A wake-up call for Mumbai and Delhi
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Let us cut to the chase. With India releasing its provisional estimates of the annual national income for 2016-17 and quarterly estimates of the gross domestic product (GDP) for the fourth quarter of 2016-17, it is time for some plain-speaking. This economy does not deserve the tag of the world’s fastest growing large economy. It is actually in crisis. The emperor is almost naked, if not naked already.
Government spending and the surging iron ore production in 2016-17 have saved many a blush. Without them, GDP growth for the full year would have been far more anaemic. Government final consumption expenditure rose more than 25% in nominal terms and by more than 20% in real terms in 2016-17. Iron ore production rose to an estimated 200 million metric tonnes in 2016-17. That is why the ‘mining and quarrying’ sector gross value added (GVA) surged by 33% (year-on-year) in the fourth quarter of 2016-17.
Sajjid Chinoy of JP Morgan, in his lucid analysis of the data, repeats that the economic slowdown had been in the works since 2016. He does not spend much time reflecting on its causes. We can do some loud thinking here. It must be because private capital formation has been in the doldrums. At current prices, the ratio of gross capital formation to GDP had sunk to a new low of 25.5% in the fourth quarter of 2016-17. That is a shocker and an important reason for the call to action that this column makes.
The question of whether the government’s ‘note-ban’ exercise added to Indian macroeconomic woes has now been answered. It has. Worse, it is not done yet. Just a casual glance at the GVA of finance, real estate and professional services would tell us that it will take quite a few quarters for it to reach the level last seen in the second quarter of 2016-17. If financial and real estate services are recovering only slowly from their slump in the third quarter of 2016-17, we should expect the construction sector to continue to show contraction in the quarters ahead. It was inexplicably positive in the fiscal third quarter, only to decline in the fourth quarter.
India’s GVA and GDP deflators had risen in tandem with the wholesale price index (WPI) in 2016-17 compared to 2015-16, after the recent data revisions. According to Chinoy, WPI inflation accelerated from -2.3% in 1Q16 to +5% in 1Q17—a swing of 7.3 percentage points. That explains the slump in growth in real GVA from 7.9% in 2015-16 to 6.6% in 2016-17 even as nominal GVA growth rose from 8.5% to 9.7%. But let us remind ourselves that the acceleration in nominal GVA growth owes itself to one item: iron ore production. Mining and quarrying went from -5.7% in 2015-16 to +1.9% in 2016-17.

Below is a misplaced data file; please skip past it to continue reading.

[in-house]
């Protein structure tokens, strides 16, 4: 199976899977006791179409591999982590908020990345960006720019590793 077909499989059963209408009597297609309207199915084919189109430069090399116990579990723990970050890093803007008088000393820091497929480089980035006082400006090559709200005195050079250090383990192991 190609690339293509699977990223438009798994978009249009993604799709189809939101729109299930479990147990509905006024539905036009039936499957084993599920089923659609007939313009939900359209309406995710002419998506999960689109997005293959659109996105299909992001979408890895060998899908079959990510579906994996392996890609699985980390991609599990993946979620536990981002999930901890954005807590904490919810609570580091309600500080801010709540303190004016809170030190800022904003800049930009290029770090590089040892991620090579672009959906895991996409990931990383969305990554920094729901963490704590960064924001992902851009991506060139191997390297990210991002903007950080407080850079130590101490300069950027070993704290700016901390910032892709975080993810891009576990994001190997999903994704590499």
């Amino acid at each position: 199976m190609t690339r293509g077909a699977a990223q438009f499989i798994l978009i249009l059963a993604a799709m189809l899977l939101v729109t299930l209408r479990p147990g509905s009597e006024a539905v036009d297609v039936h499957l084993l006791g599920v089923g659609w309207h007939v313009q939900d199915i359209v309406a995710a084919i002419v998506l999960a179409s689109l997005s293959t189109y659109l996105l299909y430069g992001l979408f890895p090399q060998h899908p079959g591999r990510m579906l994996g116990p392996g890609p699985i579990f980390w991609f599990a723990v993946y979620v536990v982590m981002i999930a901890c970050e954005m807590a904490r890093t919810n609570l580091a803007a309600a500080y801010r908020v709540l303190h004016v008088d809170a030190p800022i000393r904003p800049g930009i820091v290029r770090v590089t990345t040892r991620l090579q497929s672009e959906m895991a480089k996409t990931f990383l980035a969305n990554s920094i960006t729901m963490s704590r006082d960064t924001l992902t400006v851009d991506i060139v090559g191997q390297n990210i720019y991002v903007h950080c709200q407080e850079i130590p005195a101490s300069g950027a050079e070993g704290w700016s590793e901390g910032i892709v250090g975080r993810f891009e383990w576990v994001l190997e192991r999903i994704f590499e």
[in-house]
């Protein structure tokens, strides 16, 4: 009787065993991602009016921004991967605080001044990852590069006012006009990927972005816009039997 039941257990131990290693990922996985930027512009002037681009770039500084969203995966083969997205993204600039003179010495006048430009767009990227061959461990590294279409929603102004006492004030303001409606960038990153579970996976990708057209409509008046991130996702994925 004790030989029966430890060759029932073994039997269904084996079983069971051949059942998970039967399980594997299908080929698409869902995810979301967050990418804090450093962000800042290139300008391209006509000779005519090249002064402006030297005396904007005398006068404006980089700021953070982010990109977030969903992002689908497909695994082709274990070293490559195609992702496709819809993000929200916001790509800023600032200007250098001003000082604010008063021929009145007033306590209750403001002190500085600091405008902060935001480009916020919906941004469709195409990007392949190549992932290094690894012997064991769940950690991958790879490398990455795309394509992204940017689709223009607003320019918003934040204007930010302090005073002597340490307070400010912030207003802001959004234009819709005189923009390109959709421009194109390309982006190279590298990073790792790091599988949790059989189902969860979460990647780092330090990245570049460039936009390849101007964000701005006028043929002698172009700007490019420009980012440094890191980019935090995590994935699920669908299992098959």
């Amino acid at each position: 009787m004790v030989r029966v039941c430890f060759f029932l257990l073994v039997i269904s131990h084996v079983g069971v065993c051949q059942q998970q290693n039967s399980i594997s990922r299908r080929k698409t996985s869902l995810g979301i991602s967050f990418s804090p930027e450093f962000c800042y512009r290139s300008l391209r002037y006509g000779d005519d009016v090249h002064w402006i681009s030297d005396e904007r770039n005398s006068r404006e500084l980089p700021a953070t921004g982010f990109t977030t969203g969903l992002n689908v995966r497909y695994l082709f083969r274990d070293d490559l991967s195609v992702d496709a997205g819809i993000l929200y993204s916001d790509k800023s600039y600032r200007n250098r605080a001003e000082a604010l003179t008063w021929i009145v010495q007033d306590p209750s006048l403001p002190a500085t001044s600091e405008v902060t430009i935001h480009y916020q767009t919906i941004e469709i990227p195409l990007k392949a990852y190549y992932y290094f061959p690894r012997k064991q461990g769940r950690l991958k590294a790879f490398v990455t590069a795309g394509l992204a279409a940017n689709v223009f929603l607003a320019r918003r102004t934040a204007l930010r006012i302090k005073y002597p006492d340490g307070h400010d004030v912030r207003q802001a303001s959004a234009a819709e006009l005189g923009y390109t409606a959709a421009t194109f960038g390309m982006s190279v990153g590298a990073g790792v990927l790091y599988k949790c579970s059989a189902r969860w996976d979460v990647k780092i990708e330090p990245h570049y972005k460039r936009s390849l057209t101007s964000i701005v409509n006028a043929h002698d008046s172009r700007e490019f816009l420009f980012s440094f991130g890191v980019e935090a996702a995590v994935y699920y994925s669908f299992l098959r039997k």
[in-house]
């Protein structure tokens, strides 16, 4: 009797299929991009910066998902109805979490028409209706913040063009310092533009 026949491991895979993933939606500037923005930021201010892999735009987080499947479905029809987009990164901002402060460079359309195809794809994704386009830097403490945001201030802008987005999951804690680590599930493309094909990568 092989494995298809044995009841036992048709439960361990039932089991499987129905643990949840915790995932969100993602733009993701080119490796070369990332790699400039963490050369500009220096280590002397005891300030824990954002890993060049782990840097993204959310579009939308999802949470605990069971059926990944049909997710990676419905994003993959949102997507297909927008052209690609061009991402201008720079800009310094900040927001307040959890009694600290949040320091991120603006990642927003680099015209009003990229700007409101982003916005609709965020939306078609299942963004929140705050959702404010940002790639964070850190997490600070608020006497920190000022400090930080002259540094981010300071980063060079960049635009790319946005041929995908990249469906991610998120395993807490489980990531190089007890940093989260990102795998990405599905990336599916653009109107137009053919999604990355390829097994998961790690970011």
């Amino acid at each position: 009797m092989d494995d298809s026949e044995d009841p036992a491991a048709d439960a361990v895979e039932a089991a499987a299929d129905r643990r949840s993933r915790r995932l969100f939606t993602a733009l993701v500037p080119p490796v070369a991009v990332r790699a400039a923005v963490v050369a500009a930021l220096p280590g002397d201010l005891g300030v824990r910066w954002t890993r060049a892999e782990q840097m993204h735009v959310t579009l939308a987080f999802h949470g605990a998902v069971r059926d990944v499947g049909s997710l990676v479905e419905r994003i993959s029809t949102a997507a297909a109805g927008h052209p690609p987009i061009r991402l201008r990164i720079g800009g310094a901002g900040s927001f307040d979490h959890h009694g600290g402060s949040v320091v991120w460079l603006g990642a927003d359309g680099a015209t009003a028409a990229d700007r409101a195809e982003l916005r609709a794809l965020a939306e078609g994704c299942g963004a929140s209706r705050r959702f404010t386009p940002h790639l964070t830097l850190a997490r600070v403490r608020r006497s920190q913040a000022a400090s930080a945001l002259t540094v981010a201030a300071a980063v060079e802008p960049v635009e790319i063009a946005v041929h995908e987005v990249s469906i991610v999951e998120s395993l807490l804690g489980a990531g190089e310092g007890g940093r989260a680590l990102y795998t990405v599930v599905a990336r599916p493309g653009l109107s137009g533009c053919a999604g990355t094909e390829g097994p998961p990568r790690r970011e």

Further, if we were willing to accept higher real GVA growth in the past two to three years without questioning the suspiciously low deflator growth, we cannot reject the real GVA growth number now just because the deflator growth has risen sharply. No point in breaking the mirror or the thermometer. The truth is that the national income data (low frequency) are now aligned with high-frequency indicators such as growth in cement production, industrial production and bank credit. They had been flashing warning signs for quite some time.
The monetary policy committee (MPC) of the Reserve Bank of India (RBI) must be feeling at least a trifle embarrassed. The MPC moved to a hawkish stance in February. Data revisions have shown that to be a hasty move. Of course, we are commenting with the benefit of hindsight. What matters is what they do on 7 June. It’s a test of their intellectual openness. They must change their stance when the data changes. Some analysts have come around to the view that food inflation deceleration is more structural than cyclical. No doubt, goods and services tax (GST) implementation is a risk factor. However, with the government threatening draconian actions and punishments (not that it worked in Malaysia), price increases on the back of GST implementation could be muted. Ultimately, all monetary policy decisions are judgemental.
I have argued against the efficacy of interest rate cuts in reviving capital expenditure in the real economy in a balance-sheet constrained environment. That said, India’s real rate is not negative, as it has been in advanced nations in the last eight years. Ultra-low or negative rates do not help revive investment spending. India’s real rate of interest—based on realized consumer price index growth—is quite positive and there is room for some reduction. On balance, after the release of the GDP data, the risk of being wrong with a rate cut appears lower than the risk of being wrong with an unchanged stance. The MPC should vote for a 50-basis point rate cut immediately with an unchanged neutral stance .
If, unfortunately, the rate cut leads to a surge in stock prices, the government must take advantage of it and push through several stake sale plans. Further, the government must introspect. With the budget for 2017-18, it missed an important opportunity to revive animal spirits, especially in the aftermath of the ‘note ban’ exercise. Perhaps fresh thinking is needed in certain ministries.
Further, the government must step out of the hologram and accept the reality of an unhealthy economy. If the capital formation rate of 25.5% number does not wake up the RBI and the government, nothing else will.
V. Anantha Nageswaran is senior adjunct fellow (geoeconomics studies) at Gateway House: Indian Council on Global Relations, Mumbai. These are his personal views.
Read Anantha’s Mint columns at www.livemint.com/baretalk.Comments are welcome at firstname.lastname@example.org